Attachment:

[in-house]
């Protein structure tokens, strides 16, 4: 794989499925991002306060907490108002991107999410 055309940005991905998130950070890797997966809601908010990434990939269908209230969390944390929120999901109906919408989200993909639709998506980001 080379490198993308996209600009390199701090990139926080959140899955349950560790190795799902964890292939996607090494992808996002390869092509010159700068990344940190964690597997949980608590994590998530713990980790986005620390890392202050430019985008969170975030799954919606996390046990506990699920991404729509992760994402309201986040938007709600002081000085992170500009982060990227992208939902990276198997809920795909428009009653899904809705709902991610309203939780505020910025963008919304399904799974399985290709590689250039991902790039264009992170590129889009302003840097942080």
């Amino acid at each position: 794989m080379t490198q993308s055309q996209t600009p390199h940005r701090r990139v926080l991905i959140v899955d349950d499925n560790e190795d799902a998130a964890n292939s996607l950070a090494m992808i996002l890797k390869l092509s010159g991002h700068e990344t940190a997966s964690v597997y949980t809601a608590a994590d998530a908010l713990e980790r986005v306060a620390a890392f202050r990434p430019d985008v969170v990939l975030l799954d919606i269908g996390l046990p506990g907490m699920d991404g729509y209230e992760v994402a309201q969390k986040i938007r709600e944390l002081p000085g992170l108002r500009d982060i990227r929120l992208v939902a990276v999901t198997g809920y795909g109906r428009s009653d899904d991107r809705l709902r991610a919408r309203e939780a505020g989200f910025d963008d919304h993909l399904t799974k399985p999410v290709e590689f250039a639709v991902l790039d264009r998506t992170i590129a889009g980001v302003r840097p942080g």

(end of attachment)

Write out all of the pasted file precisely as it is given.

[in-house]
């Protein structure tokens, strides 16, 4: 794989499925991002306060907490108002991107999410 055309940005991905998130950070890797997966809601908010990434990939269908209230969390944390929120999901109906919408989200993909639709998506980001 080379490198993308996209600009390199701090990139926080959140899955349950560790190795799902964890292939996607090494992808996002390869092509010159700068990344940190964690597997949980608590994590998530713990980790986005620390890392202050430019985008969170975030799954919606996390046990506990699920991404729509992760994402309201986040938007709600002081000085992170500009982060990227992208939902990276198997809920795909428009009653899904809705709902991610309203939780505020910025963008919304399904799974399985290709590689250039991902790039264009992170590129889009302003840097942080």
């Amino acid at each position: 794989m080379t490198q993308s055309q996209t600009p390199h940005r701090r990139v926080l991905i959140v899955d349950d499925n560790e190795d799902a998130a964890n292939s996607l950070a090494m992808i996002l890797k390869l092509s010159g991002h700068e990344t940190a997966s964690v597997y949980t809601a608590a994590d998530a908010l713990e980790r986005v306060a620390a890392f202050r990434p430019d985008v969170v990939l975030l799954d919606i269908g996390l046990p506990g907490m699920d991404g729509y209230e992760v994402a309201q969390k986040i938007r709600e944390l002081p000085g992170l108002r500009d982060i990227r929120l992208v939902a990276v999901t198997g809920y795909g109906r428009s009653d899904d991107r809705l709902r991610a919408r309203e939780a505020g989200f910025d963008d919304h993909l399904t799974k399985p999410v290709e590689f250039a639709v991902l790039d264009r998506t992170i590129a889009g980001v302003r840097p942080g």